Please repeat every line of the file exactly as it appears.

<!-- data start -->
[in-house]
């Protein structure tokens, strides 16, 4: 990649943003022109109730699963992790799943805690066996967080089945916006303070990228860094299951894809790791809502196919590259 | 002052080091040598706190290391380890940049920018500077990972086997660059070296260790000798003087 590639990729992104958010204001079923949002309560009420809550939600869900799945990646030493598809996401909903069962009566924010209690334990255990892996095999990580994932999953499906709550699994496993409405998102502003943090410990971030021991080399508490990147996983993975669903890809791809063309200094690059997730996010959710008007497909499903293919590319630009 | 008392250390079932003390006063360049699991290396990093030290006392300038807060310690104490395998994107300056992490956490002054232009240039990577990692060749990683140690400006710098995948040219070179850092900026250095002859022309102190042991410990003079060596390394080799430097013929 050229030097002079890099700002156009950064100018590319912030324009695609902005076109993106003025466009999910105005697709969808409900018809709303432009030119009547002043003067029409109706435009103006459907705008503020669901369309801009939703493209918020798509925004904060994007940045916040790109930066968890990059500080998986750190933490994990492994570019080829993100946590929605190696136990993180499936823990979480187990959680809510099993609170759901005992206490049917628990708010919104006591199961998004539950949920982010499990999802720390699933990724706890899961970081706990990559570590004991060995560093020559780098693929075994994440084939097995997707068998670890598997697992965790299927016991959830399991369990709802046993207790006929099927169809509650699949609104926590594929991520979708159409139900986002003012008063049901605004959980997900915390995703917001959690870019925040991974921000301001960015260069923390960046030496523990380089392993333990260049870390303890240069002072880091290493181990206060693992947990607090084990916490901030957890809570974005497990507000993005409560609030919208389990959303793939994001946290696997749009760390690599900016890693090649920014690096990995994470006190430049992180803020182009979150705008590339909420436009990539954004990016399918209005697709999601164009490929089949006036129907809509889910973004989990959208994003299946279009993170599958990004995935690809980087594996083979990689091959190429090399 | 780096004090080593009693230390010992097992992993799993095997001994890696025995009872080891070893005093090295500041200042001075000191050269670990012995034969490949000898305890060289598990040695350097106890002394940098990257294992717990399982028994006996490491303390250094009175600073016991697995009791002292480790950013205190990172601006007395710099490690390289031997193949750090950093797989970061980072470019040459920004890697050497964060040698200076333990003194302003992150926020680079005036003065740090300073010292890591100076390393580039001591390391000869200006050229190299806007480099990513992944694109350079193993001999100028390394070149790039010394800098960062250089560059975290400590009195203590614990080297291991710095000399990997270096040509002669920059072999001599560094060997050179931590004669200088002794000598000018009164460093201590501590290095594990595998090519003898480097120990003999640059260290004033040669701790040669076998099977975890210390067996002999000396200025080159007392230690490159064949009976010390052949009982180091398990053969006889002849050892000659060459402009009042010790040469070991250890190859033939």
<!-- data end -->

[in-house]
């Protein structure tokens, strides 16, 4: 990649943003022109109730699963992790799943805690066996967080089945916006303070990228860094299951894809790791809502196919590259 | 002052080091040598706190290391380890940049920018500077990972086997660059070296260790000798003087 590639990729992104958010204001079923949002309560009420809550939600869900799945990646030493598809996401909903069962009566924010209690334990255990892996095999990580994932999953499906709550699994496993409405998102502003943090410990971030021991080399508490990147996983993975669903890809791809063309200094690059997730996010959710008007497909499903293919590319630009 | 008392250390079932003390006063360049699991290396990093030290006392300038807060310690104490395998994107300056992490956490002054232009240039990577990692060749990683140690400006710098995948040219070179850092900026250095002859022309102190042991410990003079060596390394080799430097013929 050229030097002079890099700002156009950064100018590319912030324009695609902005076109993106003025466009999910105005697709969808409900018809709303432009030119009547002043003067029409109706435009103006459907705008503020669901369309801009939703493209918020798509925004904060994007940045916040790109930066968890990059500080998986750190933490994990492994570019080829993100946590929605190696136990993180499936823990979480187990959680809510099993609170759901005992206490049917628990708010919104006591199961998004539950949920982010499990999802720390699933990724706890899961970081706990990559570590004991060995560093020559780098693929075994994440084939097995997707068998670890598997697992965790299927016991959830399991369990709802046993207790006929099927169809509650699949609104926590594929991520979708159409139900986002003012008063049901605004959980997900915390995703917001959690870019925040991974921000301001960015260069923390960046030496523990380089392993333990260049870390303890240069002072880091290493181990206060693992947990607090084990916490901030957890809570974005497990507000993005409560609030919208389990959303793939994001946290696997749009760390690599900016890693090649920014690096990995994470006190430049992180803020182009979150705008590339909420436009990539954004990016399918209005697709999601164009490929089949006036129907809509889910973004989990959208994003299946279009993170599958990004995935690809980087594996083979990689091959190429090399 | 780096004090080593009693230390010992097992992993799993095997001994890696025995009872080891070893005093090295500041200042001075000191050269670990012995034969490949000898305890060289598990040695350097106890002394940098990257294992717990399982028994006996490491303390250094009175600073016991697995009791002292480790950013205190990172601006007395710099490690390289031997193949750090950093797989970061980072470019040459920004890697050497964060040698200076333990003194302003992150926020680079005036003065740090300073010292890591100076390393580039001591390391000869200006050229190299806007480099990513992944694109350079193993001999100028390394070149790039010394800098960062250089560059975290400590009195203590614990080297291991710095000399990997270096040509002669920059072999001599560094060997050179931590004669200088002794000598000018009164460093201590501590290095594990595998090519003898480097120990003999640059260290004033040669701790040669076998099977975890210390067996002999000396200025080159007392230690490159064949009976010390052949009982180091398990053969006889002849050892000659060459402009009042010790040469070991250890190859033939």